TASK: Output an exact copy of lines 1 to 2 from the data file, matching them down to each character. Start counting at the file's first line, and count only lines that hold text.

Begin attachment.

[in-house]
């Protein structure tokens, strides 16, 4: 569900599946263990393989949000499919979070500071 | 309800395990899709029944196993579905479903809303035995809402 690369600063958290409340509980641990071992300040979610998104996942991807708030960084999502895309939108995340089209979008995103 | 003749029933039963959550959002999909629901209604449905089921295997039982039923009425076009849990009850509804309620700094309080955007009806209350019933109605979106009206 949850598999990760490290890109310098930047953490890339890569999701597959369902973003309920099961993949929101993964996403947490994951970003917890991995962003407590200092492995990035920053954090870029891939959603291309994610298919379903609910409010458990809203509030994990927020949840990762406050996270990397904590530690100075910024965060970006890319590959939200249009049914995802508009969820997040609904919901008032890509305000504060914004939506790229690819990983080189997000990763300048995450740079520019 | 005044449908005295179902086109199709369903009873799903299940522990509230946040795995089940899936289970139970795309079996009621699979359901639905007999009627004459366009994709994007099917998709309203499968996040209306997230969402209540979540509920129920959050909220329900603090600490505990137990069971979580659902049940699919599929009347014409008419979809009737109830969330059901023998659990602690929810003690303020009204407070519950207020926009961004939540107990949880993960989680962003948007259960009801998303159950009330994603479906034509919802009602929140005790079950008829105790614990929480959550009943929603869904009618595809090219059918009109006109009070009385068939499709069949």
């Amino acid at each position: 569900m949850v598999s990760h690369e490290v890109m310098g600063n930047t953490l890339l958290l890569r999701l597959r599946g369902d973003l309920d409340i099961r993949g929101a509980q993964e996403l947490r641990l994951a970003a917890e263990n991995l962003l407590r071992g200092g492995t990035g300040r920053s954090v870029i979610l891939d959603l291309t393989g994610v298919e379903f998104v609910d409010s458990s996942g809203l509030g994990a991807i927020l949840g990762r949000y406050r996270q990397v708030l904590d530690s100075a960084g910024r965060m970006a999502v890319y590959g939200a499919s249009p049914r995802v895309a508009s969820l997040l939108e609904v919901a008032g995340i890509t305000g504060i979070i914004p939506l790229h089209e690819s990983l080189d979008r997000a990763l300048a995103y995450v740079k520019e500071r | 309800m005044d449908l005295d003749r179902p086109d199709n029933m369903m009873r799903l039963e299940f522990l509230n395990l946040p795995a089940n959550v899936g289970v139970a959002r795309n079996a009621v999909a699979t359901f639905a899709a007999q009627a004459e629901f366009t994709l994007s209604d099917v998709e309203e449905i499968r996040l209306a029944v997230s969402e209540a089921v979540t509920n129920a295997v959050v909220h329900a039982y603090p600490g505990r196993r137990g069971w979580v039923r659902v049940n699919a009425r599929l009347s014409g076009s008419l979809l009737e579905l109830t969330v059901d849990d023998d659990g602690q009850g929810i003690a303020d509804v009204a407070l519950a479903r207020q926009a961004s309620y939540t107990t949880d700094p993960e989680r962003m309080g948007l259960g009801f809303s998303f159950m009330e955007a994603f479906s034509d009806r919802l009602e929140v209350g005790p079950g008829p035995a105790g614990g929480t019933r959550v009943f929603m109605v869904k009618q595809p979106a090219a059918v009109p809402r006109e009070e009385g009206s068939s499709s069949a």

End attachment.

[in-house]
């Protein structure tokens, strides 16, 4: 569900599946263990393989949000499919979070500071 | 309800395990899709029944196993579905479903809303035995809402 690369600063958290409340509980641990071992300040979610998104996942991807708030960084999502895309939108995340089209979008995103 | 003749029933039963959550959002999909629901209604449905089921295997039982039923009425076009849990009850509804309620700094309080955007009806209350019933109605979106009206 949850598999990760490290890109310098930047953490890339890569999701597959369902973003309920099961993949929101993964996403947490994951970003917890991995962003407590200092492995990035920053954090870029891939959603291309994610298919379903609910409010458990809203509030994990927020949840990762406050996270990397904590530690100075910024965060970006890319590959939200249009049914995802508009969820997040609904919901008032890509305000504060914004939506790229690819990983080189997000990763300048995450740079520019 | 005044449908005295179902086109199709369903009873799903299940522990509230946040795995089940899936289970139970795309079996009621699979359901639905007999009627004459366009994709994007099917998709309203499968996040209306997230969402209540979540509920129920959050909220329900603090600490505990137990069971979580659902049940699919599929009347014409008419979809009737109830969330059901023998659990602690929810003690303020009204407070519950207020926009961004939540107990949880993960989680962003948007259960009801998303159950009330994603479906034509919802009602929140005790079950008829105790614990929480959550009943929603869904009618595809090219059918009109006109009070009385068939499709069949």